At this time of year, around Thanksgiving, many of us reflect on all that we have and all that we are grateful for. It’s a time for coming together with family and friends. But for some it’s also a source of stress — maybe because of pressure to host the perfect gathering or loneliness from being far from home.

That’s where cultivating habits of gratitude and focusing on the positive come into play.

According to established research, practicing gratitude has multiple physical and mental health benefits. From increased happiness, to reduced depressive symptoms to stronger relationships — being grateful has its perks.

But being grateful doesn’t come easy to everyone. Recent data suggests that those with high levels of autonomy struggle to achieve states of gratitude, feeling that attributing their success or happiness to others undermines their own independence. Other studies have shown that gratitude journals did not improve emotional wellbeing for middle-aged divorcees or adolescents, suggesting that gratitude may require emotional maturity to attain. Still, much of the data suggests the multiple benefits for “faking it till you make it” even for those that find it difficult.

There are multiple ways that we can practice gratitude including:

  1. Keeping a gratitude journal:

Whether daily, weekly or monthly, handwritten, typewritten or even mentally noted in your head, consistent logging of what you are grateful for is a habit that has shown to increase feelings of happiness.

2. Saying prayers of thanks or meditating:

You don’t have to be religious to cultivate gratitude. It can be achieved through mindfulness or even being in nature.

3. Sending thank you cards or verbally expressing thanks:

Find someone in your life who has had a positive impact and let them know. So often in our rushed world we can overlook this simple act, without realizing the benefits we are missing out on.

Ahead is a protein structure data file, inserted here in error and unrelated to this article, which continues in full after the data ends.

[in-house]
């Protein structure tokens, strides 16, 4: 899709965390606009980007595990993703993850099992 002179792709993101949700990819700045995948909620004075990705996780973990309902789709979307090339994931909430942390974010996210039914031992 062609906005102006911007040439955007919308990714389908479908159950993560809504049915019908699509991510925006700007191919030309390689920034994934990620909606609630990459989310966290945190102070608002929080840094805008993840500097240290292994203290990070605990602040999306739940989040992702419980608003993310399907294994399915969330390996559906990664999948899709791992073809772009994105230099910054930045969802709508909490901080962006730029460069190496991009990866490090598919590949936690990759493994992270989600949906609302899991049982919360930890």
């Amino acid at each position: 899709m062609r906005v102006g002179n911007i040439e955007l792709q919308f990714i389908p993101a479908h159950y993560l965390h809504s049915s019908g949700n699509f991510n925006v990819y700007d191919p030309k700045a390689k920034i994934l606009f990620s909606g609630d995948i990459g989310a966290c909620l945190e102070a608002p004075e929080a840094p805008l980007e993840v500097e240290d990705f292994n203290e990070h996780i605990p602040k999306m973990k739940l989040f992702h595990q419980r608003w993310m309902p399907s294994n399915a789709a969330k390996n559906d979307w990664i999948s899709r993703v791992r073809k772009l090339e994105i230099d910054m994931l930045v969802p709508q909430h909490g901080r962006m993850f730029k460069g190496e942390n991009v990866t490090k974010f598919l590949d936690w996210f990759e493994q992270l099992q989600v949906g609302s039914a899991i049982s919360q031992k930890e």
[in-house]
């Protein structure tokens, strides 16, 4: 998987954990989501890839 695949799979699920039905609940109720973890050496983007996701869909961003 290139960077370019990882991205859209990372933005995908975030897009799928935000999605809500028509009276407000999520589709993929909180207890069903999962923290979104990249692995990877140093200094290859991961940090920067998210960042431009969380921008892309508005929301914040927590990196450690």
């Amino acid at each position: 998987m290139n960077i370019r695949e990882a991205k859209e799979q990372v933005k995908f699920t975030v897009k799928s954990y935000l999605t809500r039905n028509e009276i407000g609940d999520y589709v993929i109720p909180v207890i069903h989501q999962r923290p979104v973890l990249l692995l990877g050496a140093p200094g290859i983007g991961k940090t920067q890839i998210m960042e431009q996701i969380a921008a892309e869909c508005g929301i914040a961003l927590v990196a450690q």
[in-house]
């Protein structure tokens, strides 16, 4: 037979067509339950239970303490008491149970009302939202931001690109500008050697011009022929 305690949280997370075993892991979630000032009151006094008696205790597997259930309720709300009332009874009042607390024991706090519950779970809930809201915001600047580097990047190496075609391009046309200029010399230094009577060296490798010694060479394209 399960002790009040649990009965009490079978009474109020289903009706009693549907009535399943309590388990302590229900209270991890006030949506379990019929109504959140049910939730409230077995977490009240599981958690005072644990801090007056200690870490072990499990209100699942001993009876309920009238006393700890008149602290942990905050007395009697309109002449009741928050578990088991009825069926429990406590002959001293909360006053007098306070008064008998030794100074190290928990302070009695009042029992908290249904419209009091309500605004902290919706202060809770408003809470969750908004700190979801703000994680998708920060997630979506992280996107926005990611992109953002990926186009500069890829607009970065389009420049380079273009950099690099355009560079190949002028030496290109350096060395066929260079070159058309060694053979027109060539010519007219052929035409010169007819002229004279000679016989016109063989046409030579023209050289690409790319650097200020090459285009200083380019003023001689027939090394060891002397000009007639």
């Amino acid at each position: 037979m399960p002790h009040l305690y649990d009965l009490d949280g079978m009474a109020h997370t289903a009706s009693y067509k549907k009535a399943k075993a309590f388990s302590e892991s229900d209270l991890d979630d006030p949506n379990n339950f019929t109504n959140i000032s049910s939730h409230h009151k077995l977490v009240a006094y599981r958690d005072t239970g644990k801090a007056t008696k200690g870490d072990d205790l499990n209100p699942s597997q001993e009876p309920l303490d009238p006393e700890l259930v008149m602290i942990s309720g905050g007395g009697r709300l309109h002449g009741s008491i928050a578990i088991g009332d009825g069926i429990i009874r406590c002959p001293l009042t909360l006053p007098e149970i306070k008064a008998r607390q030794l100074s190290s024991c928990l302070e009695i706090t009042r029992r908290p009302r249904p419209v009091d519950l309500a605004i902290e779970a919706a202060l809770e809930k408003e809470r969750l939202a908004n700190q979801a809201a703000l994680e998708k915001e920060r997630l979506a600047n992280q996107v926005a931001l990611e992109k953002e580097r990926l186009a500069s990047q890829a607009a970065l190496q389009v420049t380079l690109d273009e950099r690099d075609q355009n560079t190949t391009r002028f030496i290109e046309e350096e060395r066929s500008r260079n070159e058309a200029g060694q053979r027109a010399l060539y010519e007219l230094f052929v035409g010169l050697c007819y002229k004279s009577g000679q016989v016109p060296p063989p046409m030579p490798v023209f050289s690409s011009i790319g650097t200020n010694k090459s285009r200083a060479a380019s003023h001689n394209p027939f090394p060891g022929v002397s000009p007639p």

4. Small daily acts of kindness:

Gratitude doesn’t have to be a forced labor. There are opportunities every day, just by smiling at those you encounter to let them know their presence has lifted your mood. It never ceases to amaze me how much better a day I have when I make a concerted effort of thanking and smiling — the barista, the doorman, the bus driver — the options are innumerable.

MyBrainSolutions is designed to help make gratitude and positive thinking an automatic daily practice. In the mindfulness meditation exercise, users are guided through a practice of positive thinking and gratitude. Games like e-Bubbletopia help focus the mind on positive words and thoughts (I find it especially effective before a commute). Plus, the gratification of popping the bubbles gives an extra positivity boost.

If you’re feeling de-motivated at work (as many people do when the days get shorter and the end of year comes to a close), finding one area to be grateful for around your job can even increase job satisfaction and productivity.

So, this Thanksgiving, go ahead and take an extra helping of gratitude. It will feed and nourish your soul, while improving your health, relationships, job satisfaction and overall outlook on life.

By: Natalie Cann, Head of Marketing

Disclaimer: The opinions above are of the authors’ and do not necessarily reflect the opinions of Brain Resource. The post, while scientifically validated by our Chief Science Officer, is for information only and is not intended to substitute for a doctor-patient or other healthcare professional-patient relationship or advice of any kind. Any information in these posts should not be acted upon without consideration of primary source material and professional input from one’s own healthcare professionals.